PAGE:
Megan Rapinoe isn't asking for permission

Megan Rapinoe (second from left) refusing to sing the US national anthem.

When the United States football (soccer) team beat France in the Women’s World Cup quarter final, it was two goals by US player Meagan Rapinoe that got them over the line. If the US go all the way to win the cup on July 7, Rapinoe will likely have played a decisive role.

But the attacker had already made headlines, refusing to sing the national anthem and telling the media that, should the US win the cup, she will not “go to the fucking White House”. Below, Lindsay Gibbs looks at the furore created by Rapinoe’s stances.

Megan Rapinoe is not going to the fucking White House.

If you’ve paid even the slightest bit of attention to the US Women’s National Team’s (USWNT) superstar forward over the years, this isn’t news. Rapinoe is a running, kicking, screaming protest against everything for which US President Donald Trump’s administration stands. In an interview with Jenny Vrentas of Sports Illustrated on May 29, she confirmed as much.

“I am not going to fake it, hobnob with the president, who is clearly against so many of the things that I am [for] and so many of the things that I actually am,” the openly gay player said. “I have no interest in extending our platform to him.”

Of course, Trump — and most mainstream media outlets — doesn’t pay attention to women’s sports unless there’s a transgender woman competing. So the outrage machine wasn’t properly activated until June 25, when a video of Rapinoe saying, “I’m not going to the fucking White House,” went viral on social media.

Never mind that the video was filmed in January. It managed to get the attention of Fox Business, which, of course, got the attention of the Tweeter-in-Chief.

In a predictably incoherent tweetstorm attacking Rapinoe, Trump at first spelled Rapinoe’s name wrong and tagged the wrong person’s social media account, all while taking a bizarre digression into statistics about black unemployment rates midway through. The president also extended a very self-serving invitation for the rest of the USWNT to join the White House, win or lose.

“I am a big fan of the American Team, and Women’s Soccer, but Megan should WIN first before she TALKS! Finish the job! We haven’t yet invited Megan or the team, but I am now inviting the TEAM, win or lose,” he tweeted. “Megan should never disrespect our Country, the White House, or our Flag, especially since so much has been done for her & the team. Be proud of the Flag that you wear. The USA is doing GREAT!”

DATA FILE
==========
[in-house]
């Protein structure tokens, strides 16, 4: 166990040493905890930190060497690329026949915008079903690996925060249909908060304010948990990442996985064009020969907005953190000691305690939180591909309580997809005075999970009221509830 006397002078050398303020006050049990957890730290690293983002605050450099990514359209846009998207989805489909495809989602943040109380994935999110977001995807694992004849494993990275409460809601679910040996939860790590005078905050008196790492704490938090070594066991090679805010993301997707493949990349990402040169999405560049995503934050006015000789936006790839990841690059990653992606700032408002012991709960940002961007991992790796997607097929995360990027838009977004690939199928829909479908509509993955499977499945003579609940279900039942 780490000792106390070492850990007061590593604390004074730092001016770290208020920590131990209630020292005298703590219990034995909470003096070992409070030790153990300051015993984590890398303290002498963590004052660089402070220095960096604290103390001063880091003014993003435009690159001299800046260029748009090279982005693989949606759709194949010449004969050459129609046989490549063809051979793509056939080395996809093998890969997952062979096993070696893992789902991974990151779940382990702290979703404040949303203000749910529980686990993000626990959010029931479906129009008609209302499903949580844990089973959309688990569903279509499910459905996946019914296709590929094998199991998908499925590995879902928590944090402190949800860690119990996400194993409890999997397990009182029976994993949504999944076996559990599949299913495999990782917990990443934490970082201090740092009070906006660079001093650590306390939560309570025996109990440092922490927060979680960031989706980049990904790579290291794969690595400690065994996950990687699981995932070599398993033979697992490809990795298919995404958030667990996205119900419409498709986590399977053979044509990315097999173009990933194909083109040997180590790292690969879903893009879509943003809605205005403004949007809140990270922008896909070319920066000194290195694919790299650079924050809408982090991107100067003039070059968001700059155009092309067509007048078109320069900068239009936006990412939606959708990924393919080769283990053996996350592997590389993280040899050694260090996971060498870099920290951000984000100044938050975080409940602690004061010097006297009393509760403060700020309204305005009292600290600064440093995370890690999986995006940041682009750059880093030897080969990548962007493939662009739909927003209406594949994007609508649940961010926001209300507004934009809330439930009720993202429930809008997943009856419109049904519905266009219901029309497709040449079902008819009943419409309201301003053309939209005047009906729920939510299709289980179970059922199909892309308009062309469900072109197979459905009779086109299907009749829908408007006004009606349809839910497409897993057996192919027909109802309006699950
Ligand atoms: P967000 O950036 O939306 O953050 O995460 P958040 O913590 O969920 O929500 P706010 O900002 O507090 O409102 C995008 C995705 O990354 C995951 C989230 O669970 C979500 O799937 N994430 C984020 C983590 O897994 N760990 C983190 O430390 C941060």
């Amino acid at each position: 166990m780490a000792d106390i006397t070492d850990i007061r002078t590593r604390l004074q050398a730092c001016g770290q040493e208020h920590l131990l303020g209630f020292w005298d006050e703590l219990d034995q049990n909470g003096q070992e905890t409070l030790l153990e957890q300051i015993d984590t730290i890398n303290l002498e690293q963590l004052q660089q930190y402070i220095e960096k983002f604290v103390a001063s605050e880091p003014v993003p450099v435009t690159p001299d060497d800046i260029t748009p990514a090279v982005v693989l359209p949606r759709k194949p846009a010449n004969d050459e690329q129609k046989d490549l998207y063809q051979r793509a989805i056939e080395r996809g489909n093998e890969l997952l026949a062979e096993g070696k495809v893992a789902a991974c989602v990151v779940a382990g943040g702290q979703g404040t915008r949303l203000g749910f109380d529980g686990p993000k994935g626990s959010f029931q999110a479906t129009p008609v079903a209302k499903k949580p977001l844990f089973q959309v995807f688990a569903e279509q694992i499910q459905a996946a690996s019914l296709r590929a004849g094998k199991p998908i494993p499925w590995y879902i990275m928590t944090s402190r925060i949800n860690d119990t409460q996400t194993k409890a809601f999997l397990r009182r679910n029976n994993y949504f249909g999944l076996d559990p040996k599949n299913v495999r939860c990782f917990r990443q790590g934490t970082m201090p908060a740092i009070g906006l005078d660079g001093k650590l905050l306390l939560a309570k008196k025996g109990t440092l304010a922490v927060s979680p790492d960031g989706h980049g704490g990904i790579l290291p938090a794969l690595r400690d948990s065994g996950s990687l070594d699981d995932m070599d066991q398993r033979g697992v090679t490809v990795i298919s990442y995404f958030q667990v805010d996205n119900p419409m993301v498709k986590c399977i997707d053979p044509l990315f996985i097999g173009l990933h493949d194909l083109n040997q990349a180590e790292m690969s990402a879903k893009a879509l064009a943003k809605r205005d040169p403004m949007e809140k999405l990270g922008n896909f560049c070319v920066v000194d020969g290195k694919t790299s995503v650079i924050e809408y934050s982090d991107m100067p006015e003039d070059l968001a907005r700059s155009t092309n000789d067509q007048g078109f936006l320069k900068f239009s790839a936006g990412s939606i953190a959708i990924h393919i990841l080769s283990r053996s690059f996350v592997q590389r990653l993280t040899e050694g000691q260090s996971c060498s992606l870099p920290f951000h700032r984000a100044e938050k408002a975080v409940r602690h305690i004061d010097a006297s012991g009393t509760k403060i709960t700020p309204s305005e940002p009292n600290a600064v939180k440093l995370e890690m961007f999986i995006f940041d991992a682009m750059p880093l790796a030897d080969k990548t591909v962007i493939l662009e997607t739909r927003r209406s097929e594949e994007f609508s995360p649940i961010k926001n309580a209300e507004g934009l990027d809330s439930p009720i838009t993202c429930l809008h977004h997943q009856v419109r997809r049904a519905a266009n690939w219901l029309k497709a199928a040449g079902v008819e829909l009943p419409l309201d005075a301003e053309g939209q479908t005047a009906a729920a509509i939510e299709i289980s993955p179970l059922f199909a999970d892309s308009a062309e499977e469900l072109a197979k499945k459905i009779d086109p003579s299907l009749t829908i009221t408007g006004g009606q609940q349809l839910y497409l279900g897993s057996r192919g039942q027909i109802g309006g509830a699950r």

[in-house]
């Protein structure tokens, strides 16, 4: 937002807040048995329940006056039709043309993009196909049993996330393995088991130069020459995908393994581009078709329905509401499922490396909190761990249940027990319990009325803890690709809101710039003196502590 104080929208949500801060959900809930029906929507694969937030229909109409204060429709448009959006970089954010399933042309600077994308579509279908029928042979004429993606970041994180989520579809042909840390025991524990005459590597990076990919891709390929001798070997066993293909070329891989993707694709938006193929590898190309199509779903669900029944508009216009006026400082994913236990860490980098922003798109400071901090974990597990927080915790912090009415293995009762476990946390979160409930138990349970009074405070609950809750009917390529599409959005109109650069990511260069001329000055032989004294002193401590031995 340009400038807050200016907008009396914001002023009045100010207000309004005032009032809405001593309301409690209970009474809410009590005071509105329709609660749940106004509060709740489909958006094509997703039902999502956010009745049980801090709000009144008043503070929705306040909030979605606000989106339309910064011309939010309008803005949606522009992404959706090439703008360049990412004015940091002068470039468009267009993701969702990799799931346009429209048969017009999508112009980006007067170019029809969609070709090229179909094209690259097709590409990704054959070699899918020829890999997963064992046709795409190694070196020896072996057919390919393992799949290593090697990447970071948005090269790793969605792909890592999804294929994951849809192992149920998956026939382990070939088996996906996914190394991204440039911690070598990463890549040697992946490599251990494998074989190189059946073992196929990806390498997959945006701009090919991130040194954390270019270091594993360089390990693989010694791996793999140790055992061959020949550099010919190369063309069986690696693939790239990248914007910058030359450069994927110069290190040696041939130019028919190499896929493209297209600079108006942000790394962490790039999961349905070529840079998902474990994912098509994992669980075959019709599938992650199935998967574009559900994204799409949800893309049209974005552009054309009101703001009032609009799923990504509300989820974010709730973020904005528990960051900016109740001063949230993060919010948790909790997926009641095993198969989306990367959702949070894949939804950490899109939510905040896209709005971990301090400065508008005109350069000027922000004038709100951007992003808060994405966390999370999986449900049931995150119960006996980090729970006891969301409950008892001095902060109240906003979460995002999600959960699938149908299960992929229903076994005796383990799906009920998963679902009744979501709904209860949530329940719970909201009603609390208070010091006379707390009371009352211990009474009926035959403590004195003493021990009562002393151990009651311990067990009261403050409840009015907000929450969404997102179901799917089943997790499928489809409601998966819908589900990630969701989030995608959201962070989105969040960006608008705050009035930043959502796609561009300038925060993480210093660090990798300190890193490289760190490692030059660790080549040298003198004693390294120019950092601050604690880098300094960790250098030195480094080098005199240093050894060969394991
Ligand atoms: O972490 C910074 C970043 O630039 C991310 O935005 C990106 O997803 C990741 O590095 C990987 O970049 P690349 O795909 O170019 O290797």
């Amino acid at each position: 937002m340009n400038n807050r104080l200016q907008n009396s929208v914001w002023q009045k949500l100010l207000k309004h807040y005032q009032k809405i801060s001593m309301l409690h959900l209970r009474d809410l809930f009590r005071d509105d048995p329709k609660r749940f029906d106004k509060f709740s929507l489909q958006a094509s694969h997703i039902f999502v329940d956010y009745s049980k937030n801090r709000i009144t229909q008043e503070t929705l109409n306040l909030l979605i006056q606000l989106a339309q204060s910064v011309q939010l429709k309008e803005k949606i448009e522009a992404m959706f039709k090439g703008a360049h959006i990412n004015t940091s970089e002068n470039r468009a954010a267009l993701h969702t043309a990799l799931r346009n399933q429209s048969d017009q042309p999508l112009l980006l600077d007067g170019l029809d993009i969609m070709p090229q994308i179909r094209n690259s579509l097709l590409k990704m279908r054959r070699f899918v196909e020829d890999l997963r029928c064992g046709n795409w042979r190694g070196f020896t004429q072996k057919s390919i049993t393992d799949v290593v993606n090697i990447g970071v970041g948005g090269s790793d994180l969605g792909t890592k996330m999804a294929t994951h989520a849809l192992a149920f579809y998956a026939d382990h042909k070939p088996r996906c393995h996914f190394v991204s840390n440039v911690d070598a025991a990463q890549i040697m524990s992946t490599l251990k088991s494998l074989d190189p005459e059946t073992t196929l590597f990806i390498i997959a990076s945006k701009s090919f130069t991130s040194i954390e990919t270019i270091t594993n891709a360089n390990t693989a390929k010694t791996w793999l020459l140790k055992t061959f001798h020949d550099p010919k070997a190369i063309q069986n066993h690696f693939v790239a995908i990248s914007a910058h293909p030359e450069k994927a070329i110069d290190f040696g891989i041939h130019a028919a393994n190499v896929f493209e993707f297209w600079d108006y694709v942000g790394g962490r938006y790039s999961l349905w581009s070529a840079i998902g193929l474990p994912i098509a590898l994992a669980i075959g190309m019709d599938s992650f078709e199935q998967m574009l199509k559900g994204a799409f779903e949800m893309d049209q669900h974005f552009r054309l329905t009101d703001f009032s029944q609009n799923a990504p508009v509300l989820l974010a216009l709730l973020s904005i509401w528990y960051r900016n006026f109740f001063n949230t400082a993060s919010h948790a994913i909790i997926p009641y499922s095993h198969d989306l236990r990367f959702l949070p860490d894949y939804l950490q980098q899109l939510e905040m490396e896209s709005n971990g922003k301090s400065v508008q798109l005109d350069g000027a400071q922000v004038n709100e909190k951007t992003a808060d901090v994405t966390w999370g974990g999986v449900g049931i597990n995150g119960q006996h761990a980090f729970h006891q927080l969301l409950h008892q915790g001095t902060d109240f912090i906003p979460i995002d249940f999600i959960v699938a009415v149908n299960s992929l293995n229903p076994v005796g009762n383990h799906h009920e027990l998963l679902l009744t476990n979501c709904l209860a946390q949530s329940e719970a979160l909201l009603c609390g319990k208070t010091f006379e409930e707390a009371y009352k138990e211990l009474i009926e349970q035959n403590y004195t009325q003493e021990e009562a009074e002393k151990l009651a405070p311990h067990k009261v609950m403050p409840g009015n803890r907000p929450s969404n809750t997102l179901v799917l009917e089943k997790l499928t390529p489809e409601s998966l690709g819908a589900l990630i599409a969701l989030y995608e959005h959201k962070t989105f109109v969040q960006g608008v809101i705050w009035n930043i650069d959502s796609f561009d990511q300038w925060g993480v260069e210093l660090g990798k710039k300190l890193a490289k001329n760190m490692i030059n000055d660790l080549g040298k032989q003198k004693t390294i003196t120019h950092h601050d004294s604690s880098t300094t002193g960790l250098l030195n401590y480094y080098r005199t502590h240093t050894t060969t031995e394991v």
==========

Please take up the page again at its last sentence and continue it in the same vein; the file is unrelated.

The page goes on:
Trump’s tweets came one day after The Hill, the Beltway’s most “shifty and untrustworthy publication” according to the president, stoked the fire by asking him whether he thought it was appropriate for Rapinoe to refuse to put her hand over her heart or sing the national anthem. He didn’t, of course.

But here’s the thing: Rapinoe isn’t asking for permission or forgiveness. She’s asking for people to listen.

Rapinoe came out as gay in 2012, and has been a vocal supporter of LGBTQ rights ever since. In 2016, she took a knee during the national anthem in solidarity with Black NFL star Colin Kaepernick, a decision which upset National Women’s Soccer League owners and US Soccer. She was the first white athlete to take a knee.

She has been one of the most outspoken voices in the USWNT’s campaign for equal pay against US Soccer. At every turn, she has used her platform to fight bigotry of all kinds.

That is what makes Rapinoe so essential to this current wave of athlete activism, and the perfect person to be protesting Trump. That is why her voice matters.

Back in 2016, when she took a knee during the national anthem, she said she believed in amplifying Kaepernick’s message against systemic racism and police brutality. She said that as a lesbian, she understood what it felt like to pledge allegiance to a flag that didn’t protect your personal rights. She faced significant backlash to this protest.

When her team, the Seattle Reign, came to Maryland to play the Washington Spirit that September, Spirit owner Bill Lynch played the national anthem while the teams were in the locker room, just to prevent Rapinoe from taking a knee on the field, and accused Rapinoe of attempting to “hijack” the event.